Jury Trials Move to the Fast Lane

Beginning on January 1, 2011, California jury trials may pick up speed. The Expedited Jury Trials Act (Cal Rules of Ct 3.1545-3.1552) provides an option for parties to have their cases be heard on a certain date, before a judge and an eight-person jury. Under the Act, voir dire will be much quicker, with each party having only three peremptory challenges. Each side will then have only three hours to put on its case—including opening and closing arguments. Verdicts, which need only be reached by six members of the jury, are binding unless the litigants discover evidence of fraud or misconduct.

In its Client Alert (.pdf) on the Act, law firm Morrison & Foerster explained that

the binding aspect of the trial is less worrying…because the parties must agree to a confidential “high-low” damages payment prior to trial. This arrangement guarantees plaintiffs a minimum payment, while capping the defendants’ potential exposure.

Expedited jury trials are clearly useful in small cases, but may also be a quick and cost-effective alternative to arbitration or a long trial in high-value cases when damages are undisputed, but liability is at issue. Los Angeles Superior Court Judge Mary House, who chaired the group steering the legislation, noted that, in other states with expedited jury trials, they are being used in higher-value cases with results for both sides that are similar to those in longer trials.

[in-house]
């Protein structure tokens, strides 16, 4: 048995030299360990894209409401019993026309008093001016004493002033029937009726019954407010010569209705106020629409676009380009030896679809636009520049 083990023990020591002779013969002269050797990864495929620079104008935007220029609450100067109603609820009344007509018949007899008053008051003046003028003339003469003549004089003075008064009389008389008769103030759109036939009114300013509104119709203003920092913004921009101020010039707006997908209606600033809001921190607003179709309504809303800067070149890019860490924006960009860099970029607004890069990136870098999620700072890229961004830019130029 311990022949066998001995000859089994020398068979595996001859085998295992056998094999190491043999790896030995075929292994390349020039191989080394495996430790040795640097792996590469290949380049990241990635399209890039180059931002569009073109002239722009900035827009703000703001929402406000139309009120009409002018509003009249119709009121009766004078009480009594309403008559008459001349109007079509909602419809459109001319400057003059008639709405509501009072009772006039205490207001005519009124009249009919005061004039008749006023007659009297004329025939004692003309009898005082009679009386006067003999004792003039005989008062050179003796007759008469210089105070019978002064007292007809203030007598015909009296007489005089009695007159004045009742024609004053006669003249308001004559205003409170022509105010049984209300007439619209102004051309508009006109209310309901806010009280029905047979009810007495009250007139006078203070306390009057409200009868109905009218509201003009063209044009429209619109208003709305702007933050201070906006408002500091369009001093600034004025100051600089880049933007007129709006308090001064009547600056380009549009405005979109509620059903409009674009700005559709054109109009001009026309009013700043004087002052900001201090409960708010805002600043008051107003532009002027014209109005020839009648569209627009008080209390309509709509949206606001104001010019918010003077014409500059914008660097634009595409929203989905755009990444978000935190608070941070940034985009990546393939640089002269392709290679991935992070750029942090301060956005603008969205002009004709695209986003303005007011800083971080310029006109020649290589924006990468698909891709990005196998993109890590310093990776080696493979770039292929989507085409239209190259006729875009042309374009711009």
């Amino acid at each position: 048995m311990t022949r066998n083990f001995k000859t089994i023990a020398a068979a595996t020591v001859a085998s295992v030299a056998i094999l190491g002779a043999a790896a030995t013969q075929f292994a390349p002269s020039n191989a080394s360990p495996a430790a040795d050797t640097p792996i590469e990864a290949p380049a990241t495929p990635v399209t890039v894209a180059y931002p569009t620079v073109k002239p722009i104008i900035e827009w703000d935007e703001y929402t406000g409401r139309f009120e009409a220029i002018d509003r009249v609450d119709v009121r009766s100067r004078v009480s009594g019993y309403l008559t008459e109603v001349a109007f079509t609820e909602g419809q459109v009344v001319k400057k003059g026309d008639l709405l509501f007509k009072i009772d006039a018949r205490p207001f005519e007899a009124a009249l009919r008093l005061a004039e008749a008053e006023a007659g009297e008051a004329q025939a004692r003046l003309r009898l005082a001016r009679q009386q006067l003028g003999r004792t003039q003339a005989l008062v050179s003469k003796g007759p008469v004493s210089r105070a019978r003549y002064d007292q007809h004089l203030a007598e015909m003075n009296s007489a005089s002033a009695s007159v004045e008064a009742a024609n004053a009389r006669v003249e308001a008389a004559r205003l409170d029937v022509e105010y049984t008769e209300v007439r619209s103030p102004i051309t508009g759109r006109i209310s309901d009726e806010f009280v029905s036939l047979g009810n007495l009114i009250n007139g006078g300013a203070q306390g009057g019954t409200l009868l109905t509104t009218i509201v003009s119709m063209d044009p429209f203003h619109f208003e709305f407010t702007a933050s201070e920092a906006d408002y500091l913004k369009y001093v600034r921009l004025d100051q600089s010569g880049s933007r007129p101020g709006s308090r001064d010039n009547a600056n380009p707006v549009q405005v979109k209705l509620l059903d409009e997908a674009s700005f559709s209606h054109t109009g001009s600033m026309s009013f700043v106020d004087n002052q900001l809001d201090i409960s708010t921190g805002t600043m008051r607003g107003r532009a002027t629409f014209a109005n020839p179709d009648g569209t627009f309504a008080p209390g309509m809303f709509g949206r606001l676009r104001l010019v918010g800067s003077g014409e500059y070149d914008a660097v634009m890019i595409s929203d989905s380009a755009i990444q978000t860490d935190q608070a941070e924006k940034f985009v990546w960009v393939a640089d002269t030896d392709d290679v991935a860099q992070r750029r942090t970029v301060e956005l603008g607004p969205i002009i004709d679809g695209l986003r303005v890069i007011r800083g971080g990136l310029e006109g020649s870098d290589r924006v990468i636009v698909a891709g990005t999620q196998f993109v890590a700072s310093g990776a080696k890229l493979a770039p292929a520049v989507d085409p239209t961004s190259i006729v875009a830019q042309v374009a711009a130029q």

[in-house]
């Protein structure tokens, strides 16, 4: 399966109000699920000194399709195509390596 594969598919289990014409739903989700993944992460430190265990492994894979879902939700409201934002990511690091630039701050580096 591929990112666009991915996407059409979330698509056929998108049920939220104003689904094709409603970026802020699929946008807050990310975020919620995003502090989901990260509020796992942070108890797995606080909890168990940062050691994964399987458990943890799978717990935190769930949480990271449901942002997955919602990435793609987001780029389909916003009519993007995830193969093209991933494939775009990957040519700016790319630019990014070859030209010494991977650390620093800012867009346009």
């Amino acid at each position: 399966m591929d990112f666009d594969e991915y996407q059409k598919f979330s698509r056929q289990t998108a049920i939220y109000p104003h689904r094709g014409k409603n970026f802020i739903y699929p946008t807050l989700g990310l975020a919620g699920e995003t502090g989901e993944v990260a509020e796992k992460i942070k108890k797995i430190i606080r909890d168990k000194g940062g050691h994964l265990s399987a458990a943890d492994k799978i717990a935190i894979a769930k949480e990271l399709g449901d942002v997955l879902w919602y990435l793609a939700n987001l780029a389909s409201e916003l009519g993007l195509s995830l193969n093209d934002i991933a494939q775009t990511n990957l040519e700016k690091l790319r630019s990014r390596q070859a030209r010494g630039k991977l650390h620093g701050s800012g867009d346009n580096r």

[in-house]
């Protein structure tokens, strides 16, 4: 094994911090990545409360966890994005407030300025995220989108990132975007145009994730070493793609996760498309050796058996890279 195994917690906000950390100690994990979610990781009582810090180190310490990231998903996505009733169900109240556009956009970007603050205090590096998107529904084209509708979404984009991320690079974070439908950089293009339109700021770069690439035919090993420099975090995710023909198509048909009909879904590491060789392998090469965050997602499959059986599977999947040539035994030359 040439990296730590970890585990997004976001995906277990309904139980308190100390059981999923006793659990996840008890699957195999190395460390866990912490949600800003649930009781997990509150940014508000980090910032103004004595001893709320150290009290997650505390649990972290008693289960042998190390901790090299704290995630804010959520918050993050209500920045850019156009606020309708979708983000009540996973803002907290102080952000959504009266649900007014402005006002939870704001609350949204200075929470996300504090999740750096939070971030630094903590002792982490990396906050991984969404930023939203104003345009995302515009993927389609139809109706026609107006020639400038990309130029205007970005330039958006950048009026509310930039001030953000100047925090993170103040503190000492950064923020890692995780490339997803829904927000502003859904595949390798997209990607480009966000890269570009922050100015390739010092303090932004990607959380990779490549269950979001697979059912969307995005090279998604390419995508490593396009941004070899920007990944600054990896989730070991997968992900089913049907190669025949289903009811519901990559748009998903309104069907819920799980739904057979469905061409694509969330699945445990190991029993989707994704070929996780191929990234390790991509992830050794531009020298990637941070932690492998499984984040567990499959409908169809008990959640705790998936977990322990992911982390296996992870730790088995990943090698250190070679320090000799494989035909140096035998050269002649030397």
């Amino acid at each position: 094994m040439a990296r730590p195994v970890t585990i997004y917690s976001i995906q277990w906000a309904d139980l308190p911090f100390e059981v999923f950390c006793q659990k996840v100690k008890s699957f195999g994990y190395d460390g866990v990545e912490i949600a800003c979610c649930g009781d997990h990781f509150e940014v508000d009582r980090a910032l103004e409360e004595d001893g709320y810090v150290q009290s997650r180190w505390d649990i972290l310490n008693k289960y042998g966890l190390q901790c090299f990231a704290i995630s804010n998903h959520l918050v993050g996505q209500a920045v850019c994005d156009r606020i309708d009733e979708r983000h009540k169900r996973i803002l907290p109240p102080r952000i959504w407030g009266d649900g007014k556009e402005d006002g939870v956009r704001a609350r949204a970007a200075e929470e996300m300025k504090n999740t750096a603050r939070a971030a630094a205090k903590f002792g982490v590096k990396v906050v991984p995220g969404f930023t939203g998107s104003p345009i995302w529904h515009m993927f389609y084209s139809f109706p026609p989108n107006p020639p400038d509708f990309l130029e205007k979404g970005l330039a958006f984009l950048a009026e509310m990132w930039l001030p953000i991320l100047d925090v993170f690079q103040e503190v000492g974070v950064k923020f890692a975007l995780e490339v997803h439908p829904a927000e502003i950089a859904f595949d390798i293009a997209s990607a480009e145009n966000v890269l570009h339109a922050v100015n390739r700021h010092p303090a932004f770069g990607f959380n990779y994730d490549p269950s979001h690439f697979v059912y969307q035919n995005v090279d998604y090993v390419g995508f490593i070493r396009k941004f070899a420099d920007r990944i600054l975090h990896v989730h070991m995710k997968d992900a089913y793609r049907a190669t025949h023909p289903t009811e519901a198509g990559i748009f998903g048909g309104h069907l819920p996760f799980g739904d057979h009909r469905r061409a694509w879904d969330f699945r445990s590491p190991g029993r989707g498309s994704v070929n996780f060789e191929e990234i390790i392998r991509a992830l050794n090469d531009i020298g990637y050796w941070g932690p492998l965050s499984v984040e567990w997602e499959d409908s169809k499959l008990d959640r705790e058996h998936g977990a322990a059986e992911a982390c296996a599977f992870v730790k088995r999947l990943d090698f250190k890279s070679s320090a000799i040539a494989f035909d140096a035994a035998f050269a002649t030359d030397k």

Of course, many are skeptical as to whether parties will actually sign on to the expediated jury trial process, and wonder whether having the option will make any difference at all.

What do you think? Do you think this provides a useful alternative or just another idea that will go stale for nonuse?

On current jury trial procedures, go to California Trial Practice: Civil Procedure During Trial (3d ed Cal CEB 1995).

© The Regents of the University of California, 2010. Unauthorized use and/or duplication of this material without express and written permission from this blog’s author and/or owner is strictly prohibited.

3 Responses

  1. MOFO is incorrect. The Hi/Lo is not mandatory.

    Rule 3.1547.
    (2) The parties may enter into written stipulations regarding any high/low agreements or 29 other matters. Only in the following circumstances may a high/low agreement be 30 submitted to the court with the proposed consent order or disclosed later in the 31 action:

  2. I doubt that this will be used. The main problem is compromising the trial process to save time. I cannot imaging an attorney placing limits on jury selection and time limits on the trial process!

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